Roan refers to an even mix of white and colored hairs on the body with solid colors on the head, tail, and legs. Roaning is acceptable and it isn’t penalized by the official club standards but it’s still not in favor.
A Braque du Bourbonnais stands up to 22 inches high at the shoulder and weighs anywhere from 35 to 55 pounds.
The Braque du Bourbonnais’ Temperament & Personality
As it’s been bred almost exclusively as a working dog, the Braque du Bourbonnais has exactly the kind of temperament you would expect from a hunter’s companion. Known to be highly affectionate and devoted to their family, the Bourbonnais breed wants nothing more than to be in the constant presence of their humans. If kept confined in a kennel or left home alone for too long, a Braque du Bourbonnais dog won’t do well. This breed is prone to severe separation anxiety when left alone for long periods of time on a regular basis. Most Braque du Bourbonnais get on very well with children and become incredibly attached when they’ve had the chance to socialize.
Considered to be a highly trainable and very intelligent breed, the Braque du Bourbonnais is very eager to please and capable of learning quickly, while also being neither challenging nor dormant. Training methods that emphasize rewards can be much more effective than more aggressive correction methods, as this can cause a Braque du Bourbonnais to become nervous and fearful. The breed is also pretty good at being able to train itself as they can instinctively locate, point toward, and retrieve game, even if they haven’t been taught to do this.
Tips for Finding and Buying a Braque du Bourbonnais
Before taking the plunge and committing to buying a Braque du Bourbonnais pup, it’s worth considering the following. This is a breed with very specific needs and requirements. Make sure a Braque du Bourbonnais will fit your lifestyle and home before you adopt one to ensure you and the pup are a good match.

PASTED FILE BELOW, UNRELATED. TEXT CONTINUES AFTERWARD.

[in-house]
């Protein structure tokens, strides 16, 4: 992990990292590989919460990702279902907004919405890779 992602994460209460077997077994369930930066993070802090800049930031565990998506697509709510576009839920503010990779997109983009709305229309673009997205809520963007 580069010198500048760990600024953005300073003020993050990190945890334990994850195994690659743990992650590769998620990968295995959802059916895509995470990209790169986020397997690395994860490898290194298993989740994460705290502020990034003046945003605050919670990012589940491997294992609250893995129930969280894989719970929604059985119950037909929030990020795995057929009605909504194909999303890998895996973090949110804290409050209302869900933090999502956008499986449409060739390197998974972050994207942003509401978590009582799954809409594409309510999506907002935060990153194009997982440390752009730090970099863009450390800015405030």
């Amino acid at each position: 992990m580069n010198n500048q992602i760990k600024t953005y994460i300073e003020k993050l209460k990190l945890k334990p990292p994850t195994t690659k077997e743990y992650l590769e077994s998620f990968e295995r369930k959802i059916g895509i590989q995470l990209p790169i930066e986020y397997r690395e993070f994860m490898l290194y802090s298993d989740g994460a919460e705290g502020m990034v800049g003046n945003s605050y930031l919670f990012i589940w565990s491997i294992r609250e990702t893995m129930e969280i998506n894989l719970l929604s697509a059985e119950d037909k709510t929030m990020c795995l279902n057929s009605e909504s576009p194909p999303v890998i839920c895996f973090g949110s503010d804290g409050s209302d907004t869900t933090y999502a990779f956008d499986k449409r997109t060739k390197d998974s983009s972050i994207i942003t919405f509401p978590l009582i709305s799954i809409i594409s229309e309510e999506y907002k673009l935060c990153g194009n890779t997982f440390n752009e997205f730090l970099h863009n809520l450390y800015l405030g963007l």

- Do I have enough space for a Braque du Bourbonnais? This is a medium-sized to large breed of dog. You’ll need to have plenty of space for a Braque du Bourbonnais, a very active dog, to run and get exercise. The Bourbonnais is probably not recommended if you live in an apartment.
- What color Bourbonnais do I want? The Braque du Bourbonnais comes in a few colors, so be sure to do some homework and find exactly what you’re after before visiting a breeder.
- Will I have enough time to socialize my Bourbonnais? A dog like this is going to require large amounts of attention and training to get it acclimated to suburban life. Your pup will need plenty of time spent each week socializing with other people and animals.
- Am I active enough for a Bourbonnais? This breed benefits from an active lifestyle. While a Bourbonnais can be a great companion while hunting, fishing, hiking, or camping, you don’t need to be outdoorsy. Regular walks and trips to the park are good enough to keep a Bourbonnais happy and healthy.
Due to this breed’s unique reputation and history, it can be difficult to find a quality breeder — especially outside of France.
Due to their rarity, most prospective buyers have to be prepared to embark on a little traveling to bring home a Braque du Bourbonnais. You should be able to find a dedicated Braque du Bourbonnais breeder in the United States with a bit research, however. When choosing a breeder, ask yourself the following:
- Is the breeder being attentive enough to the dogs’ needs? Braque du Bourbonnais or otherwise, any and all dogs need to undergo some degree of socialization. Is the breeder making an effort to kickstart this process by giving the dogs access to other dogs and human contact?
- Does the breeder’s place have enough room? The Braque du Bourbonnais breed requires a lot of room, so the breeder should be providing this with room for the pups to run.